It was just moments after we had gotten home, mid-martinis, celebrating another successful race weekend at the Belwood Conservation Triathlon and Duathlon Races, when a crazy thought crossed my mind.
What they say about ‘post-race high’ is true. This is the feeling of euphoria after finishing a race, leading one to believe that they can accomplish absolutely anything. I’m quite familiar with this feeling as it was what led me to sign up for my first marathon a few years ago. I trained for months in preparation for this season… but with the intention of racing sprint distances (2.5k-20k-5k).
In exactly a weeks time, MultiSport Canada would be hosting the Ontario Provincial Triathlon and Duathlon Championships in Gravenhurst, Ontario. This race also happened to be the 2017 International Triathlon Union (ITU) World Championships Qualifier Race in Penticton, BC. If I register, I would have to race my very first Standard Distance Duathlon (10k-40k-5k). Untrained for this distance, and with less than a week to recover from the Belwood race, it seemed unwise to register for Gravenhurst. There definitely wasn’t enough time to recover and taper for a race twice the distance that my body was trained for.
So naturally, I signed up!
A week later, we were on our way to Gravenhurst. We arrived at the venue two hours later. With feelings of excitement, mixed with nerves and a hint of regret, I got out of the car and set up the bike trainer to do a short warmup. Before I knew it, I found myself in a sea of athletes at the race start. Then, the gun went off.
10k run, 40k bike, 5k run: my plan was simple. I’ve ran many 10k’s and my goal was to achieve a negative split (run the second 5k faster than the first). Through the rolling hills, I ran calmly with hawk-like focus. It wasn’t until the turnaround when I realized that I was just behind the lead group of athletes. Confidence boost = check! Running into transition, I saw my friends and I yelled ‘negative split!’ with a big smile on my face. At 4:00 min/km, I was having a good race.
My game plan for the bike was to pedal comfortably. I knew that it would be the hilliest course I’ve ever raced on and I would have to fuel properly to prevent bonking. I always attack on the third run and I wanted to ensure that I had enough fight for my last 5k. I counted one kilometre at a time, hydrated every 10 minutes, and maintained 95-100rpm for the duration of the bike. I wasn’t nearly going fast enough at 29.7kph to keep my placing and undoubtedly I’ve fallen behind due to my calves painfully seizing at the 30k mark. The last 5k of the bike felt like an eternity. I sped up my cadence to spin out my cramps and re-focus for the last run. I rolled into transition feeling defeated.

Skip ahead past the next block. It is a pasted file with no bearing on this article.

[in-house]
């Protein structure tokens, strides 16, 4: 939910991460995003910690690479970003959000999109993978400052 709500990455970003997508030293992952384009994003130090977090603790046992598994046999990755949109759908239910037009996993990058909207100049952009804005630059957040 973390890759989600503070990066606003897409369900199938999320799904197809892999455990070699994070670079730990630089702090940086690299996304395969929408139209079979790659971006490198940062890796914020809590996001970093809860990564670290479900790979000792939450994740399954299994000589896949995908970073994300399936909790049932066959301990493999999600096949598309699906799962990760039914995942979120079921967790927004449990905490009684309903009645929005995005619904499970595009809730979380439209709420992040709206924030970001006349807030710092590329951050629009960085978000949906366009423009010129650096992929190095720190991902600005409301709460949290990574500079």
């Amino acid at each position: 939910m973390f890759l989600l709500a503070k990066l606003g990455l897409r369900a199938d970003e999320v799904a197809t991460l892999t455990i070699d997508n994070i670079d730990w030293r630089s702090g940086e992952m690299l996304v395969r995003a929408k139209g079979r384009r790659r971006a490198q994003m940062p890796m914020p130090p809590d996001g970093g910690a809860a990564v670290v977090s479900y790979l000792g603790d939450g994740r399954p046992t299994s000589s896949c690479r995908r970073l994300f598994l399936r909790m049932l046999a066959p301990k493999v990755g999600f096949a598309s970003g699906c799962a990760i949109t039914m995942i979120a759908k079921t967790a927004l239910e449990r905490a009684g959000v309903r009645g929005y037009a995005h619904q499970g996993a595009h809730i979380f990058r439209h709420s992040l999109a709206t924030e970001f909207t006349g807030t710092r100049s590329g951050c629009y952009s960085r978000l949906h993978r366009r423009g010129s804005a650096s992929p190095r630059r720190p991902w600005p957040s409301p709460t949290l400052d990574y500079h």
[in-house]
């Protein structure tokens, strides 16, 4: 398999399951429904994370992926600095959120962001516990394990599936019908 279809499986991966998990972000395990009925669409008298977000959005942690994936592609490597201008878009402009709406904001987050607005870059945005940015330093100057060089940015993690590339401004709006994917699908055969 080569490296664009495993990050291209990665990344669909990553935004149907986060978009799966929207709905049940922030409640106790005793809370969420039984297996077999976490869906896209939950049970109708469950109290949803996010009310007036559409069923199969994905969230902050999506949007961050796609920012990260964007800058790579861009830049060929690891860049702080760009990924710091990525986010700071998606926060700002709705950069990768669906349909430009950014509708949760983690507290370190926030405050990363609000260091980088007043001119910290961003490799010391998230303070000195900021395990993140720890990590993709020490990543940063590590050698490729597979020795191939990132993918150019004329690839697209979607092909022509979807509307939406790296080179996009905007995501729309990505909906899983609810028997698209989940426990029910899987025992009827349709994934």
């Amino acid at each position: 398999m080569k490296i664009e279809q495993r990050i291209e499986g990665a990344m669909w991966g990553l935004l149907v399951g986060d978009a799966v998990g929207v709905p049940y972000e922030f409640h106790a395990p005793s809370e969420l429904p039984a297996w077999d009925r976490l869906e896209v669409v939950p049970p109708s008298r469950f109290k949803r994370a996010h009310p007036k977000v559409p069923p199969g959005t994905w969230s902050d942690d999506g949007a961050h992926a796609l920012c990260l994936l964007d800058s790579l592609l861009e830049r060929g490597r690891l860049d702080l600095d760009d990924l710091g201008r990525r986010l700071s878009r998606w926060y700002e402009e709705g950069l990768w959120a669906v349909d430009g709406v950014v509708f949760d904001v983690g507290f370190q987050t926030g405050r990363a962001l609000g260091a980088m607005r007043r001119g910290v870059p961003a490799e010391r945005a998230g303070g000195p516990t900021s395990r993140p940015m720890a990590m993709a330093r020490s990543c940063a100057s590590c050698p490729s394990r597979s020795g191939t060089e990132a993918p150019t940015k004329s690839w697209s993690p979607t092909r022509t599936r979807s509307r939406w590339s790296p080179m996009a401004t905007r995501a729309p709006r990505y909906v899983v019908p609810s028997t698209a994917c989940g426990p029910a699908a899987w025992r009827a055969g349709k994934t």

I ran out of transition for the last haul. My plan of attack was to pace a 4:15 and finish strong. I ran a little slower at 4:22 but when I crossed the finish line, I felt accomplished and proud. Despite any hopes of qualifying for Penticton disappearing into thin air, I took my wins. I completed my first Standard Distance Duathlon and I competed with the best and the most talented athletes that I’ve seen. Although I didn’t finish on the podium, the post-race high sure was back.
I learned two conflicting lessons that day. 1) training 101: it is not wise to put your body through something that it isn’t ready to do, and 2) don’t be afraid to take risks and believe in your capabilities. My body wasn’t ready for this distance but I did it anyway. The only way that I could survive this race was to condition my mind to believe that I can push my body beyond its limits.
There was a third lesson: don’t lose hope so quickly for what’s meant to happen, will happen.
I opened my email a week later… I am going to Penticton after all.
all race photos courtesy of ZoomPhotoInc.